But stemming the flow of ideas is not as simple as it might sound, particularly on the Internet. Inspire magazine appears on vibrant jihadist Web forums like Tawhed, where calls for violence against non-believers are frequent and forceful. Those forums are themselves enmeshed into a much larger and more widely dispersed network of jihadist discussion and media, one that reaches across video-sharing sites like YouTube and social networks. Inspire is just one output of a much larger network. If the Tsarnaevs were already accessing issues of Inspire on the jihadist forums and bookmarking terrorism-promoting video sermons on YouTube then it's not clear that blocking them from downloading the Inspire PDF would have altered the ideological course that brought them to the Web magazine in the first place.

By the time people like the Tsarnaevs are familiar enough with the jihadist corner of the Internet to start browsing its Web magazines, it might be too late to change their ideological course by sabotaging Inspire. It's true that the forums themselves can be targeted, and do at times mysteriously go offline. But their users typically just pop up elsewhere. And this tells you something about how hard it is for even skilled, dedicated U.S. cyber teams to slow the spread of ideas and ideology. Hacking can't kill the actual ideas or the people promoting them, it can just encumber their ability to reach one another. But the Internet is just too vast, at once impossibly expansive and intricately compartmentalized across an ever-shifting landscape of forums, media-sharing sites, social networks and chat tools.

Consider the international effort, involving much more than just the United States, to halt the spread of pirated music and movies. This piracy costs the U.S. economy at least hundreds of millions of dollars per year, maybe billions. Given that the files are enormous and typically downloaded by non-tech-savvy people who are willing to only go so far out of their way, the piracy should be easy enough to track and halt. And yet the United States and other countries have seemed largely powerless to stop it. If the U.S. can't stop hungover college kids from exchanging thousands of free copies of "The Avengers" online, can it really hope to prevent a much smaller and more committed contingent of jihadist Web users from exchanging simple ideas, messages or, at the most, video sermons?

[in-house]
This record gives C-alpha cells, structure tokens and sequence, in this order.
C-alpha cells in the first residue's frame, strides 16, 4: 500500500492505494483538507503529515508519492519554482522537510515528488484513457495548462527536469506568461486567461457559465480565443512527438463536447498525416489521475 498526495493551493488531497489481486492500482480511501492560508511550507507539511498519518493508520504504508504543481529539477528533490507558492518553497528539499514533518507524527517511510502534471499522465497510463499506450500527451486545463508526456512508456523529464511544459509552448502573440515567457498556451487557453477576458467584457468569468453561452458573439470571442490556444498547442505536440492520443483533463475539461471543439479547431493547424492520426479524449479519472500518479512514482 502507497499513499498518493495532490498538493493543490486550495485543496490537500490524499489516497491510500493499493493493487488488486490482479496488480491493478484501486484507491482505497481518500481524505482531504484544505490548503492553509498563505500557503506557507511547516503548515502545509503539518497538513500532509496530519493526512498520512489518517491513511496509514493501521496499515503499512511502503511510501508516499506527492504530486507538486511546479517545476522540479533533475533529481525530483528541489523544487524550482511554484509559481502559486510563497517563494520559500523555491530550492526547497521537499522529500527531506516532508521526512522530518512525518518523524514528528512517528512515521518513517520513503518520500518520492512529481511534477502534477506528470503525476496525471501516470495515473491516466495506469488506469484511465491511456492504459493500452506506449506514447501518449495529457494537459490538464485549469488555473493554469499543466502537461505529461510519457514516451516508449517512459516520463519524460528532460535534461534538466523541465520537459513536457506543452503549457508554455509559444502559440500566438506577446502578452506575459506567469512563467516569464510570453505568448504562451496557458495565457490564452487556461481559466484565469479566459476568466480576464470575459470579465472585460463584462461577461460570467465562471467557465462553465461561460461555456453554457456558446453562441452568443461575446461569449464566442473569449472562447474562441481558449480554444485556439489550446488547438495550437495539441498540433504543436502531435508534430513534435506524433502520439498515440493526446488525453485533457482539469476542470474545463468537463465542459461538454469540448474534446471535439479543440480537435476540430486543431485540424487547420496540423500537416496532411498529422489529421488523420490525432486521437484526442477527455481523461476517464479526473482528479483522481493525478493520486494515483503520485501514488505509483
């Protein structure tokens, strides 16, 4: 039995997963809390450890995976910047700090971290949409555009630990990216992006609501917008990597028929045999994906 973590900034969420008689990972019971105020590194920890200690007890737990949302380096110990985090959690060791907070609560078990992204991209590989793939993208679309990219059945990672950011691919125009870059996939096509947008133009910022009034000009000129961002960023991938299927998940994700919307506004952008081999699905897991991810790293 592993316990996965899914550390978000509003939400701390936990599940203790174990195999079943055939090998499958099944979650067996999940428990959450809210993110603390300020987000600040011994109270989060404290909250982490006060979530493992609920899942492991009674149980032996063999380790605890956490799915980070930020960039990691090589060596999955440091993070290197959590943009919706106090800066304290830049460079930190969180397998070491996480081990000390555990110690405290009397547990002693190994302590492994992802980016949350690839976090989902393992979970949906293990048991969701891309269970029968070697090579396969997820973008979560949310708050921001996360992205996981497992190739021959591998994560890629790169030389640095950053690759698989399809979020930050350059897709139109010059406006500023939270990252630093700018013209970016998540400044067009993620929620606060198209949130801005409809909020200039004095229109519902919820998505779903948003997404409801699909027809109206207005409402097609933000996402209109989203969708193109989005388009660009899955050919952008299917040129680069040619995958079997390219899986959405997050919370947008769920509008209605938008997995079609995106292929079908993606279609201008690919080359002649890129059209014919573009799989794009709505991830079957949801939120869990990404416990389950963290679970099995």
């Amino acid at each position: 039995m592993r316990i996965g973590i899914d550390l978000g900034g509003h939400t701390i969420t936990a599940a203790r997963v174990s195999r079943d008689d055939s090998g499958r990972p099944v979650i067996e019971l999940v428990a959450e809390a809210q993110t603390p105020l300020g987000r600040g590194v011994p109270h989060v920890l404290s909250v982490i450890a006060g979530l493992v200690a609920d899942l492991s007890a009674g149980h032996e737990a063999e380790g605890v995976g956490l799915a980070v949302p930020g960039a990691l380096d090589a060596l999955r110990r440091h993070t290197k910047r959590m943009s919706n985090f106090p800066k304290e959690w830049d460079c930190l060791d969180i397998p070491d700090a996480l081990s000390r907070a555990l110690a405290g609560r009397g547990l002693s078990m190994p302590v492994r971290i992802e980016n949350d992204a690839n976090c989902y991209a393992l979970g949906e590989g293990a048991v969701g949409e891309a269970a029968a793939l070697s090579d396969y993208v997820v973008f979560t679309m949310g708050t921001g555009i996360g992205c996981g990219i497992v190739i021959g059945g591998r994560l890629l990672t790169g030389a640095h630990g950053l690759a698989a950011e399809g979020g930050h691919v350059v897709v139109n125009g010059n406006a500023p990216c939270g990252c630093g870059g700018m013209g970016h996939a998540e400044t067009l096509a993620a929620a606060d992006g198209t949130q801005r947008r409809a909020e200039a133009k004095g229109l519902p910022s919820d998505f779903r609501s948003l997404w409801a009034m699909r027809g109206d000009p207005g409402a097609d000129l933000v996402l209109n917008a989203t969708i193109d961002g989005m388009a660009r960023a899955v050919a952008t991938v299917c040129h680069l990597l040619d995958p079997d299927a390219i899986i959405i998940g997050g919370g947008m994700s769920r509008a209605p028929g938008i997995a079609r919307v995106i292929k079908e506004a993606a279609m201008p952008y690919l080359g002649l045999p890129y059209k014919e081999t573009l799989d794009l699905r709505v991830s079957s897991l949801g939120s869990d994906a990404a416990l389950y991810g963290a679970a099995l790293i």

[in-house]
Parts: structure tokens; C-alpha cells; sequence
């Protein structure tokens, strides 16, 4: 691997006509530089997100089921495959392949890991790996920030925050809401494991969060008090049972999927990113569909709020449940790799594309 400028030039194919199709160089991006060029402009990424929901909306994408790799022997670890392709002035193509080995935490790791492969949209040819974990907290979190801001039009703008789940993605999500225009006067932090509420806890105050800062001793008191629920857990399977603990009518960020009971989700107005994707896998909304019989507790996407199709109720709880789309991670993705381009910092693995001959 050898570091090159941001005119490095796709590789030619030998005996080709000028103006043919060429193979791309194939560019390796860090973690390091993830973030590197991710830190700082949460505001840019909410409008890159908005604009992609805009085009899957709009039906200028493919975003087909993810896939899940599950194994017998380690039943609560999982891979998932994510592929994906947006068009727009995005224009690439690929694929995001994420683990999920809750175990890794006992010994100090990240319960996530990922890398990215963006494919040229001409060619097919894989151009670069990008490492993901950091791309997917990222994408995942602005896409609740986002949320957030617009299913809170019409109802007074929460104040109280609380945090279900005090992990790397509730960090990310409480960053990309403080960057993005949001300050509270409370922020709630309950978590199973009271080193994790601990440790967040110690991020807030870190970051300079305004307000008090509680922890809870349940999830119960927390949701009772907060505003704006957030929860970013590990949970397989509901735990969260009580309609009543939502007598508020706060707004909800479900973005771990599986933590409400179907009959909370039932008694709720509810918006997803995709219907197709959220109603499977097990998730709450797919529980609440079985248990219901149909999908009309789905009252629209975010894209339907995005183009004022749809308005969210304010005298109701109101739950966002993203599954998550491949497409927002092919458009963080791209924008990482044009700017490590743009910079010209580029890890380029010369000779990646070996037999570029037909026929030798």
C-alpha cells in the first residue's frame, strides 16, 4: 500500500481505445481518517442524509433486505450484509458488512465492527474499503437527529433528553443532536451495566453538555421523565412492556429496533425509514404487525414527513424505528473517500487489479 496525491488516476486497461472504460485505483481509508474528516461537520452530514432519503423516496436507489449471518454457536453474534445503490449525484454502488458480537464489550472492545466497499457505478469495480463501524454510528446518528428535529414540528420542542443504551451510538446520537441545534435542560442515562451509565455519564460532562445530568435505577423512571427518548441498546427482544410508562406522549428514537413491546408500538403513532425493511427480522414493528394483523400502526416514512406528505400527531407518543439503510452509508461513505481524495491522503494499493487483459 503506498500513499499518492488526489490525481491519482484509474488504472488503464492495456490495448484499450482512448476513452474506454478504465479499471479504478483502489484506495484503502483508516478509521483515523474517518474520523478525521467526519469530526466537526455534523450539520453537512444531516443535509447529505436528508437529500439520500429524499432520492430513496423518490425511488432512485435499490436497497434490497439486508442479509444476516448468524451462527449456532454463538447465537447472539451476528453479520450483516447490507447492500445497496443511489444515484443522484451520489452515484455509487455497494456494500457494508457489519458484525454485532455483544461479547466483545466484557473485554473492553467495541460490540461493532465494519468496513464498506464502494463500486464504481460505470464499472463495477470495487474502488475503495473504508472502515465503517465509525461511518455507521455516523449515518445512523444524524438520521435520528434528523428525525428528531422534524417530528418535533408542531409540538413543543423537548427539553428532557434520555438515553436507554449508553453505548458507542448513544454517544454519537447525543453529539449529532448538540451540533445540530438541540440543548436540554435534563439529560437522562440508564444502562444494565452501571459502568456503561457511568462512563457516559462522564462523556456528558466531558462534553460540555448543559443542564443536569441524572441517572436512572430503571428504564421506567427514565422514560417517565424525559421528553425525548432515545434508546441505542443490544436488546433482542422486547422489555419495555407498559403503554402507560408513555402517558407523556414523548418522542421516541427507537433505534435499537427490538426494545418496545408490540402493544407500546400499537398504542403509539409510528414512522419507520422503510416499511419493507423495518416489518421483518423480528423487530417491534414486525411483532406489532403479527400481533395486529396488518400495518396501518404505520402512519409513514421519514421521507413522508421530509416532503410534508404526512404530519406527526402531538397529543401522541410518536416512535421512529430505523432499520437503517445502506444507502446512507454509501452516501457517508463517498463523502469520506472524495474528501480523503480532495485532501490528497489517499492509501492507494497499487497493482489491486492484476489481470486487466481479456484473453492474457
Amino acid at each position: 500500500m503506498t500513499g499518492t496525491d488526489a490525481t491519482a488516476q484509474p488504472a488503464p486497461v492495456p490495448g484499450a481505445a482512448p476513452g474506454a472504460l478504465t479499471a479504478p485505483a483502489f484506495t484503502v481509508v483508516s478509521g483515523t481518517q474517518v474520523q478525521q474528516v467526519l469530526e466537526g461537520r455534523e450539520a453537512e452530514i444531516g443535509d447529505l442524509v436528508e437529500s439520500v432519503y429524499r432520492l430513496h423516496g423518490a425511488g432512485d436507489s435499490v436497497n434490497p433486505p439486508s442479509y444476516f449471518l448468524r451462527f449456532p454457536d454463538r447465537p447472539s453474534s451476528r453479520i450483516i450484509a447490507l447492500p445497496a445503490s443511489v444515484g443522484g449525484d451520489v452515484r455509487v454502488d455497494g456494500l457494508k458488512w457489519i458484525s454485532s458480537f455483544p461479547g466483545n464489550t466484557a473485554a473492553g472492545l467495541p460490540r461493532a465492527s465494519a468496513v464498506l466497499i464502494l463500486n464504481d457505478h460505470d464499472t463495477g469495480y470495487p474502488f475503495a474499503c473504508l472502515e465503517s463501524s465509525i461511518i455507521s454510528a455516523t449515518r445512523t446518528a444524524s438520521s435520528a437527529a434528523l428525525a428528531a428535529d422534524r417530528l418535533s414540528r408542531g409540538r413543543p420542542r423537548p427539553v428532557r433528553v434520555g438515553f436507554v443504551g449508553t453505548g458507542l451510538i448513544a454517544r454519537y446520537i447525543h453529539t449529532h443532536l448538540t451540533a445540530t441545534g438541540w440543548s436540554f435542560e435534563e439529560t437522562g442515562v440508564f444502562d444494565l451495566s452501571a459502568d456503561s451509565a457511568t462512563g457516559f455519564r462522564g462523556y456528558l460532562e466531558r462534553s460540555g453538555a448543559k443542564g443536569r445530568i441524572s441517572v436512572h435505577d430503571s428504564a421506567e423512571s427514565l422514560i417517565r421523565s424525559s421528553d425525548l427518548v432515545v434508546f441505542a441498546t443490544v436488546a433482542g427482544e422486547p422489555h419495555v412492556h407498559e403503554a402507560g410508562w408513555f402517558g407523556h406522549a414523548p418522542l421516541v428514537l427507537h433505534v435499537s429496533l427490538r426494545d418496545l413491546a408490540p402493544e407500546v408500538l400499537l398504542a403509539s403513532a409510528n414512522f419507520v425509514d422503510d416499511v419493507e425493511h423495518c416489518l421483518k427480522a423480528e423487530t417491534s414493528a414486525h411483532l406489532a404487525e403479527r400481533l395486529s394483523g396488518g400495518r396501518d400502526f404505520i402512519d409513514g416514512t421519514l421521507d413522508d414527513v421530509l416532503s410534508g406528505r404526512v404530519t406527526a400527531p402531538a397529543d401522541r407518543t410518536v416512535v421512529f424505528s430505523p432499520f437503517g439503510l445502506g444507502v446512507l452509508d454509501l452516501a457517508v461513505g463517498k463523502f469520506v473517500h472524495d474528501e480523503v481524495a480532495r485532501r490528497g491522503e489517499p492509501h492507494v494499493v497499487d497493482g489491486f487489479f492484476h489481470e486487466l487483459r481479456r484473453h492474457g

The only country that has had any success at slowing the spread of ideas online is China. It required putting all of the people it wishes to monitor within its borders, constructing a giant high-tech firewall around the country, making sure that everyone uses only services approved and indirectly controlled by the government, employing huge numbers of censors who can hand-monitor all online discussion and spending years disseminating official ideology to combat competing ideas. And, actually, it still only works so well, with Chinese Web users getting savvier to the outside world every day and a significant minority of the curious able to freely exchange forbidden information and ideas over virtual private networks that connect them to outside severs.

Is it possible that the United States can make it tougher for jihadists to distribute, say, the plans for how to make a pressure-cooker bomb? Sure. But if the Internet has proven anything over the last 10 or so years, it's that the free flow of ideas and ideology has become largely impossible to stop. That typically works in the U.S.'s favor but this is one case where it doesn't.

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Max Fisher · June 11, 2013